PARIS (Reuters) – Fans and stars paid tribute to Jean-Paul Belmondo on Tuesday, saying the charismatic French actor, who died on Monday aged 88, would live on forever in people’s minds and on screen.
Belmondo, who shot to international fame as a star of New Wave cinema after his breakthrough performance in Jean-Luc Godard’s “A bout de souffle” (“Breathless”) in 1959, had, for decades, been one of France’s most popular actors.
“He’s immortal,” fan Bruno Fougeroux said. “It’s the magic of cinema, you can keep on watching his movies forever. For me, Jean-Paul Belmondo will always be alive.”
President Emmanuel Macron tweeted on Monday that the actor, who switched in the 1960s to mainstream films and became one of France’s leading comedy and action heroes, was a “national treasure”.
Alain Delon, also one of the greats of France’s cinema, told Europe 1 radio he was devastated.
“We have made French cinema, the two of us, he and I, we are two icons of French cinema, you can’t speak of one without the other. We are the same age, it won’t be long before it happens to me too,” he said, visibly moved.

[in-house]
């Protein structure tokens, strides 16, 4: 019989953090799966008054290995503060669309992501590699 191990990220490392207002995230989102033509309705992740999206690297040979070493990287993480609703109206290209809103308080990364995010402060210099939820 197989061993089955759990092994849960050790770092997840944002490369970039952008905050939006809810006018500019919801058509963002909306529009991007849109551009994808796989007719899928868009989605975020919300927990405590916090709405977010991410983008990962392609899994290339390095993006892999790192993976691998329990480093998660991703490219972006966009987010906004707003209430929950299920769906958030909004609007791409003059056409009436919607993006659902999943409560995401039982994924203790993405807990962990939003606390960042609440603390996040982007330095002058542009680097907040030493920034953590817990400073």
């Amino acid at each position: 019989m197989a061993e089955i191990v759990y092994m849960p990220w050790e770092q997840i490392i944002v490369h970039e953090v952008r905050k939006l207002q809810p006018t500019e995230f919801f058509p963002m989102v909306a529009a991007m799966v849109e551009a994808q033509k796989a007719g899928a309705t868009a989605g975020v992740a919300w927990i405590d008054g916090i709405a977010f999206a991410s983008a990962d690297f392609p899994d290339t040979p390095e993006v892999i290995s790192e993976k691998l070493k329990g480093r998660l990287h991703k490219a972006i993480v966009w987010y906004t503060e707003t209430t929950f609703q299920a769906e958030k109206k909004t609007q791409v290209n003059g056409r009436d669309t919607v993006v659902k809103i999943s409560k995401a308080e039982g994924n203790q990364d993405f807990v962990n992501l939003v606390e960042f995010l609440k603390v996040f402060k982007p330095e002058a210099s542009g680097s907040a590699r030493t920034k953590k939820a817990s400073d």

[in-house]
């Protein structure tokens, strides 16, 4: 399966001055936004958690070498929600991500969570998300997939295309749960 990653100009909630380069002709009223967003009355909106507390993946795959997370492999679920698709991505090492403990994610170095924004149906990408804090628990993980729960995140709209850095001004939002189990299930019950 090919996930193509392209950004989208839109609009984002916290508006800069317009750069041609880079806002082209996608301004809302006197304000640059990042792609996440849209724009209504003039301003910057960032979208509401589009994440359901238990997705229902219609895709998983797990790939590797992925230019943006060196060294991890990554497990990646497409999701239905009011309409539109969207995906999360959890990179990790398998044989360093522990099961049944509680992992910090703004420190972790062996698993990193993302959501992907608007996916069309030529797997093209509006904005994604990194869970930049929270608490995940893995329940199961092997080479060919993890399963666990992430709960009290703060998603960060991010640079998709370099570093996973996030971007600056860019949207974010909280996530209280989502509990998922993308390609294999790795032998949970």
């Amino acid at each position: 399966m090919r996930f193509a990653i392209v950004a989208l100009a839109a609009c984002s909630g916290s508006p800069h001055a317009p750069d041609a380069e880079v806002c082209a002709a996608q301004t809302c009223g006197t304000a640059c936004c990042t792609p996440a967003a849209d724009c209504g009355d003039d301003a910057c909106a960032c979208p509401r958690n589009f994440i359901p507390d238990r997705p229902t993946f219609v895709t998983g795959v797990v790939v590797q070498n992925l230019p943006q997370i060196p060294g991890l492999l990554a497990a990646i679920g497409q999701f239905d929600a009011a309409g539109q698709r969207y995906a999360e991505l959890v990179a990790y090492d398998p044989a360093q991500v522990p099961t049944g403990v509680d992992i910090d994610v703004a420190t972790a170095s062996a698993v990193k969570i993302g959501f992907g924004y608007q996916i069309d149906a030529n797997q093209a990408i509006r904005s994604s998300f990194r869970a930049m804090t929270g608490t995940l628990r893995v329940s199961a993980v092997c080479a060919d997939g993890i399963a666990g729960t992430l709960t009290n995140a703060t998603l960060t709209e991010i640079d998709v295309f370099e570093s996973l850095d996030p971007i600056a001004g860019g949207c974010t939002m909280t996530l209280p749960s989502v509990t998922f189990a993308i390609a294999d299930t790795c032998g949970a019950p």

An official ceremony will be organised on Thursday at the Hotel National des Invalides on Sept 9, the French presidency said.
On the streets of Paris, fans said he would be dearly missed. “He’s our Clint Eastwood, he’s a big man,” taxi driver Koffi Blimoli said.
A few years ago, another U.S. movie director, Quentin Tarantino, paid a tribute to Belmondo which circulated widely on social media on Tuesday.
“Belmondo is not just the name of a movie star, it’s a verb that represents vitality, charisma, a force of will, it represents super coolness,” Tarantino said, adding that he had been an inspiration for generations.
(Reporting by Elizabeth Pineau and Yiming Woo; writing by Matthieu Protard and Ingrid Melander; editing by Philippa Fletcher)